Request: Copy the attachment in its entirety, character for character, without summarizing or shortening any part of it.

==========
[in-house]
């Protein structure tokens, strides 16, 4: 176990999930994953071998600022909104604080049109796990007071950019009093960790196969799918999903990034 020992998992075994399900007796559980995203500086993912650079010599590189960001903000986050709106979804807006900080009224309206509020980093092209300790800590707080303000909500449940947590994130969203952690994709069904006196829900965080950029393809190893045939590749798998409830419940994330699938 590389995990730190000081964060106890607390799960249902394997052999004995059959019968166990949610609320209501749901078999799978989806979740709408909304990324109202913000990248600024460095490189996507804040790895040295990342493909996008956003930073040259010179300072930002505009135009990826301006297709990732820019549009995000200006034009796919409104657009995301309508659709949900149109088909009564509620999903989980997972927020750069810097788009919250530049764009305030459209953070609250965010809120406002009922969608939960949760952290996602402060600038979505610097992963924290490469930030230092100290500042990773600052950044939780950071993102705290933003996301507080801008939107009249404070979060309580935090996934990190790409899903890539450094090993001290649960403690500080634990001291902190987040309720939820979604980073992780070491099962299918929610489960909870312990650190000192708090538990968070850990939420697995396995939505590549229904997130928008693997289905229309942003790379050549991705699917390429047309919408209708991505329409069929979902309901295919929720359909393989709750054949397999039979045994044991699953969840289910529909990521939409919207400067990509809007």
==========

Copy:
[in-house]
């Protein structure tokens, strides 16, 4: 176990999930994953071998600022909104604080049109796990007071950019009093960790196969799918999903990034 020992998992075994399900007796559980995203500086993912650079010599590189960001903000986050709106979804807006900080009224309206509020980093092209300790800590707080303000909500449940947590994130969203952690994709069904006196829900965080950029393809190893045939590749798998409830419940994330699938 590389995990730190000081964060106890607390799960249902394997052999004995059959019968166990949610609320209501749901078999799978989806979740709408909304990324109202913000990248600024460095490189996507804040790895040295990342493909996008956003930073040259010179300072930002505009135009990826301006297709990732820019549009995000200006034009796919409104657009995301309508659709949900149109088909009564509620999903989980997972927020750069810097788009919250530049764009305030459209953070609250965010809120406002009922969608939960949760952290996602402060600038979505610097992963924290490469930030230092100290500042990773600052950044939780950071993102705290933003996301507080801008939107009249404070979060309580935090996934990190790409899903890539450094090993001290649960403690500080634990001291902190987040309720939820979604980073992780070491099962299918929610489960909870312990650190000192708090538990968070850990939420697995396995939505590549229904997130928008693997289905229309942003790379050549991705699917390429047309919408209708991505329409069929979902309901295919929720359909393989709750054949397999039979045994044991699953969840289910529909990521939409919207400067990509809007």